We underwent various community service projects such as feeding the less privileged and tree planting. We also made several site visits to various government agencies in California. This included a memorable visit to the California State Capitol in Sacramento, where we were introduced on the Senate floor by members of the Senates National Black Caucus. We met with Senators and Members of Congress.
We also visited Fortune 500 companies, such as Uber, Google and Tesla.
Our days also included cultural and recreational activities with visits to museums, galleries, embassies, farmers markets, basketball and baseball games.
We did all of the above every single day, plus some weekends. Initially, it seemed impossible, but the careful handling and attention to detail employed by the UC Davis Global Affairs staff turned every day into an adventure. Towards the end, we were actually all hoping we could stay longer.
UC Davis is one of the top universities in the world and having to live on campus took me right back to my university days. There were four of us in each apartment and we were given bikes to get around campus in for the duration of our stay. The enforced closeness ended up creating lifelong friendships. We did everything as a pack; lived together, went to class together, took meals together, social events together. For a lot of solitary people like me, it sounds daunting, but it turned out to be one of the best experiences of my life.
We were also very warmly welcomed by the City of Davis and its Mayor, and were even made honorary citizens of Davis for life.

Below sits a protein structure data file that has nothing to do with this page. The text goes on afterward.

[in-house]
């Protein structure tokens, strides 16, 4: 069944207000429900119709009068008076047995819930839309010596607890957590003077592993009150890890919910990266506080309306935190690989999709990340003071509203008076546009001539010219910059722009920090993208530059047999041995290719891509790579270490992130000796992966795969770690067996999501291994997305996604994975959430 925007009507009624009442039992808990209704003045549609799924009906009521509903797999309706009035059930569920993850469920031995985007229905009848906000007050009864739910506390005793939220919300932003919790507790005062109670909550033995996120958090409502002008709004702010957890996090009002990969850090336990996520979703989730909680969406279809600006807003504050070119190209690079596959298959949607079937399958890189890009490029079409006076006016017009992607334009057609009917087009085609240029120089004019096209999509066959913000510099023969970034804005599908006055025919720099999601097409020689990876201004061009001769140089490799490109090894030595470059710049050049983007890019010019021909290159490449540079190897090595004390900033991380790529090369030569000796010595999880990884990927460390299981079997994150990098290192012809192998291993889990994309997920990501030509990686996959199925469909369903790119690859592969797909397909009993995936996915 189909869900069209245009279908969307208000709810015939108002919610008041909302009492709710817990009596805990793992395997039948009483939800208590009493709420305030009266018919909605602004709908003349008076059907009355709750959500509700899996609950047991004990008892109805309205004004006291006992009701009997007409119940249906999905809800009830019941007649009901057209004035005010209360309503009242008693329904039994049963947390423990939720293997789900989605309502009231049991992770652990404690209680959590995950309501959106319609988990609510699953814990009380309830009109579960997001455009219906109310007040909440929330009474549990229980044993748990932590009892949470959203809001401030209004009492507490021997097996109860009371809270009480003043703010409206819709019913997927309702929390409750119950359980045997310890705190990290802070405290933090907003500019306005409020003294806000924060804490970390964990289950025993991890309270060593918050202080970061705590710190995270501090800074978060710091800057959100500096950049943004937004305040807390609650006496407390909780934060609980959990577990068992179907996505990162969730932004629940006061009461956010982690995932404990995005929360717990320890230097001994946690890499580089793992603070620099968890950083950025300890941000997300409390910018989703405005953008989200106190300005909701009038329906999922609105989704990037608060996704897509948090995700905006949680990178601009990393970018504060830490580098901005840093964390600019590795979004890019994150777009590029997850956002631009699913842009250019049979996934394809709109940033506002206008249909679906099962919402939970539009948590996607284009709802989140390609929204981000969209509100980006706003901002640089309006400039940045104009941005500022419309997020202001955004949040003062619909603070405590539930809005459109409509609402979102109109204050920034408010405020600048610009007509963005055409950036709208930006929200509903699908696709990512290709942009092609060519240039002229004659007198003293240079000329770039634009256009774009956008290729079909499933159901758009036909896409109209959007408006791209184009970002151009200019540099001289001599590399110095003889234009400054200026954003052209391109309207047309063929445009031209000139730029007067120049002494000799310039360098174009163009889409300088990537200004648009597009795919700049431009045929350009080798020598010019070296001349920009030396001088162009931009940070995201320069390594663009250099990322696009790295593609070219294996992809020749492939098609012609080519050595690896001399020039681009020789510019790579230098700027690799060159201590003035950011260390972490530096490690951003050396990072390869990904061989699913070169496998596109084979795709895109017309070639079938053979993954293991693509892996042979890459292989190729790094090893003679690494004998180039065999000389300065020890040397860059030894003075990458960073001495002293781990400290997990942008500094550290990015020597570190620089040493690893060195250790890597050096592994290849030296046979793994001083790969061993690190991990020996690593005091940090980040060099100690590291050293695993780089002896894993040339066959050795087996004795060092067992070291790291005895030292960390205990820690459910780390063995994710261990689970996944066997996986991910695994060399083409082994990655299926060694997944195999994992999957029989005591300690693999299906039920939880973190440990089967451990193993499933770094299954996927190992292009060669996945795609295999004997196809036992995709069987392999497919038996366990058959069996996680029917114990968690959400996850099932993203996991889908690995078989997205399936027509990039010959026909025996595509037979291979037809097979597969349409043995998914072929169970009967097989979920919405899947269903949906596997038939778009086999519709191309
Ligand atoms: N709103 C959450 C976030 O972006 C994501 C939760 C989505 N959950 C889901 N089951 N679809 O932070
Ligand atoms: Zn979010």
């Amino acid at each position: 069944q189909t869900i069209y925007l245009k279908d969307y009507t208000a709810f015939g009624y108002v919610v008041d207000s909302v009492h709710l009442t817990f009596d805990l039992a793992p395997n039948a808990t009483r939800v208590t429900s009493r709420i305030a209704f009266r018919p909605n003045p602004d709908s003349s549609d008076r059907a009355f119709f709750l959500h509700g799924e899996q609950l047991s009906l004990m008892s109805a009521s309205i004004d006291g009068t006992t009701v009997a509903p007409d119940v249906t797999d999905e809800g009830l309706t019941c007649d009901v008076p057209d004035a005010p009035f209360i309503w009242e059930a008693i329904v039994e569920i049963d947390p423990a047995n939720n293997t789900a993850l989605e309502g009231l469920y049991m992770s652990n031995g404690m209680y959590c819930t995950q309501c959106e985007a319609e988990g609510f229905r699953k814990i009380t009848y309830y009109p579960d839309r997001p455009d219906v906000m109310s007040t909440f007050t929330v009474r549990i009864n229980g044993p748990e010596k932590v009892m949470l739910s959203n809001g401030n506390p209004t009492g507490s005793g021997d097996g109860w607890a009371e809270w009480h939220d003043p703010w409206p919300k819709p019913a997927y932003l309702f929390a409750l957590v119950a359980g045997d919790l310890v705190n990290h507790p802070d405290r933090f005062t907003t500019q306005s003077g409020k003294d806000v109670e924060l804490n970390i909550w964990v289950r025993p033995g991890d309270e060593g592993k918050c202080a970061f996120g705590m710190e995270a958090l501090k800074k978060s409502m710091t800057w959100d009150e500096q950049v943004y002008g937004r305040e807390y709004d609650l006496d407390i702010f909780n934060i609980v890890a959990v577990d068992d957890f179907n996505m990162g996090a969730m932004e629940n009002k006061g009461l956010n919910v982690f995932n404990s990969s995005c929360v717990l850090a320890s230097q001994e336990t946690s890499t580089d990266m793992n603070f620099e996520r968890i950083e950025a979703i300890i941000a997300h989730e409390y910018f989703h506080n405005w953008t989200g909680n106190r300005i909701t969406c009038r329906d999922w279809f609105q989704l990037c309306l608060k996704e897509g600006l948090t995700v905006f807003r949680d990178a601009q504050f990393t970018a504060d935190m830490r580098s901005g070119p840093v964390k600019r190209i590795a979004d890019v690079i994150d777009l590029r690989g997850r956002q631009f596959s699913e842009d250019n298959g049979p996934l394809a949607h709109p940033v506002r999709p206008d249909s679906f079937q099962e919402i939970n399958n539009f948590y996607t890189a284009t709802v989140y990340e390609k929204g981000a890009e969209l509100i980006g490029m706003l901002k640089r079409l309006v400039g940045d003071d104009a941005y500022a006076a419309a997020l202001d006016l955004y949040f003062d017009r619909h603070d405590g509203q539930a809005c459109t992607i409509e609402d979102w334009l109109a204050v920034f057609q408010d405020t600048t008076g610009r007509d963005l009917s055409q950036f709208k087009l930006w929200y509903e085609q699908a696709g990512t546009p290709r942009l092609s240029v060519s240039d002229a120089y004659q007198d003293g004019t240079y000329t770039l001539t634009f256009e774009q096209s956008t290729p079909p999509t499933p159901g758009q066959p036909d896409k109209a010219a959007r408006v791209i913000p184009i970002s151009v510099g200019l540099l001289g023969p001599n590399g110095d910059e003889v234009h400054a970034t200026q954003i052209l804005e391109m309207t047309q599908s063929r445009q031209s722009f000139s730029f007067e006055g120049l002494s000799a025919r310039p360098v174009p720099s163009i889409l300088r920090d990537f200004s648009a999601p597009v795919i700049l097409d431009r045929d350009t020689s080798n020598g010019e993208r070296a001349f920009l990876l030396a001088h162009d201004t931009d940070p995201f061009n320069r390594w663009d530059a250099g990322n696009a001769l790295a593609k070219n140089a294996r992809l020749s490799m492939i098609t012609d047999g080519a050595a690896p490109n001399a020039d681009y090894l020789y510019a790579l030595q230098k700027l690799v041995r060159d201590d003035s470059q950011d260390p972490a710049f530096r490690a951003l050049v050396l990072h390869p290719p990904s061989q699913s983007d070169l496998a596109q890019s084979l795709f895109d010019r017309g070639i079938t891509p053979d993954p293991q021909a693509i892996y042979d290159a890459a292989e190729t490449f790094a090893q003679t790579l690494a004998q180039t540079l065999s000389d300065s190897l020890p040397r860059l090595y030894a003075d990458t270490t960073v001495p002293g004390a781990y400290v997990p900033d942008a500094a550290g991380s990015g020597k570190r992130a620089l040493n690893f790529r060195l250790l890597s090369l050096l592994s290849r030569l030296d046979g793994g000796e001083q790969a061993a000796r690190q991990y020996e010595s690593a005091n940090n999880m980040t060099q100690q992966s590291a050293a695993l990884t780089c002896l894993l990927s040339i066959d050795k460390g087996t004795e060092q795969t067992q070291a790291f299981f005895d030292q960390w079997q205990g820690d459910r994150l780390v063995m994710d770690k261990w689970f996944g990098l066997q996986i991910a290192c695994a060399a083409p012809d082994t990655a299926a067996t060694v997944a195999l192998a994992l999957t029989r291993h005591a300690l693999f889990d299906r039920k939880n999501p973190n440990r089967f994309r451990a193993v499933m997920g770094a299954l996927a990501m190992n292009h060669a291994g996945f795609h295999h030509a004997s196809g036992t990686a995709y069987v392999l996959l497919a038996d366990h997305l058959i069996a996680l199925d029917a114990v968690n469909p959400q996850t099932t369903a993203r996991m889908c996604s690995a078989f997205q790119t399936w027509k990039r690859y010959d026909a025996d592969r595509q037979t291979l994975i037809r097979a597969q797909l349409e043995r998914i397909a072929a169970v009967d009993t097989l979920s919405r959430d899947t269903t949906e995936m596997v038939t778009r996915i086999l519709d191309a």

Also being in Northern California was amazing as I got to travel around the Bay Area and wine country, visiting San Francisco, Sacramento, Lake Tahoe, Napa Valley and Sonoma County.
After 6 weeks at our individual Institutes, all the 700 Fellows congregated in Washington DC for a 3-day Summit, during which Fellows connected with each other and American professionals. This set the stage for continued collaboration when we return home.
The US Government continues to provide follow-on opportunities for Fellowship alumni in the form of placements, practical learning opportunities, collaboration grants and project funding opportunities.
Being a Mandela Washington Fellow is an investment that never stops paying off. You are able to receive world class education within and outside your field of study, gain practical, hands-on experience, receive the best leadership and skills building training, learn American best practices as regards policy, politics and governments, make amazing connections around Africa, and still come back to a network that supports your continued success.
The 2019 applications should open from September 2018, you can keep an eye out on the YALI website.
Fun fact: I kinda, sorta belonged to two cohorts. I was representing Nigeria but I lived in Ghana and did my interviews and orientation in Ghana so I was informally included in the Ghana cohort as well. I got to make home country + resident country +institute connections. Best of every world!